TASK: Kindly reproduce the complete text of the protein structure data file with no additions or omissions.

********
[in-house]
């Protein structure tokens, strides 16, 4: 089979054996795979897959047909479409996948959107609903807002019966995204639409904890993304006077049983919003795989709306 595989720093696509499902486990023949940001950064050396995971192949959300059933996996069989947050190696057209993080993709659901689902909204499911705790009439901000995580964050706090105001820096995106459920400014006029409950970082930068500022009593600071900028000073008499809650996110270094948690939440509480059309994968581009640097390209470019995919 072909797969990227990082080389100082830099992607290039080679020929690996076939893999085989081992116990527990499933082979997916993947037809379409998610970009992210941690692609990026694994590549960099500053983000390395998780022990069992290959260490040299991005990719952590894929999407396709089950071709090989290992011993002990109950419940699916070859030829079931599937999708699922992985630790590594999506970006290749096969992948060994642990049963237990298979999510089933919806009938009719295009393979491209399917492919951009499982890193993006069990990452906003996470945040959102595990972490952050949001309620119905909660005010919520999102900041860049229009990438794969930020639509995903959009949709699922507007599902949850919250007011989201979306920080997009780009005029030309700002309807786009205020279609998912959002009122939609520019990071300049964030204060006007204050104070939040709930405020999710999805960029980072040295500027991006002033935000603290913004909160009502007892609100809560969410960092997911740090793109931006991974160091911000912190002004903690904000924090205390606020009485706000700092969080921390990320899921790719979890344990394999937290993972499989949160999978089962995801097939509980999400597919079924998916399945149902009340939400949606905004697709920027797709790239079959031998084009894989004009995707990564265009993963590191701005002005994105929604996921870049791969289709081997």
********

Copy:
[in-house]
């Protein structure tokens, strides 16, 4: 089979054996795979897959047909479409996948959107609903807002019966995204639409904890993304006077049983919003795989709306 595989720093696509499902486990023949940001950064050396995971192949959300059933996996069989947050190696057209993080993709659901689902909204499911705790009439901000995580964050706090105001820096995106459920400014006029409950970082930068500022009593600071900028000073008499809650996110270094948690939440509480059309994968581009640097390209470019995919 072909797969990227990082080389100082830099992607290039080679020929690996076939893999085989081992116990527990499933082979997916993947037809379409998610970009992210941690692609990026694994590549960099500053983000390395998780022990069992290959260490040299991005990719952590894929999407396709089950071709090989290992011993002990109950419940699916070859030829079931599937999708699922992985630790590594999506970006290749096969992948060994642990049963237990298979999510089933919806009938009719295009393979491209399917492919951009499982890193993006069990990452906003996470945040959102595990972490952050949001309620119905909660005010919520999102900041860049229009990438794969930020639509995903959009949709699922507007599902949850919250007011989201979306920080997009780009005029030309700002309807786009205020279609998912959002009122939609520019990071300049964030204060006007204050104070939040709930405020999710999805960029980072040295500027991006002033935000603290913004909160009502007892609100809560969410960092997911740090793109931006991974160091911000912190002004903690904000924090205390606020009485706000700092969080921390990320899921790719979890344990394999937290993972499989949160999978089962995801097939509980999400597919079924998916399945149902009340939400949606905004697709920027797709790239079959031998084009894989004009995707990564265009993963590191701005002005994105929604996921870049791969289709081997």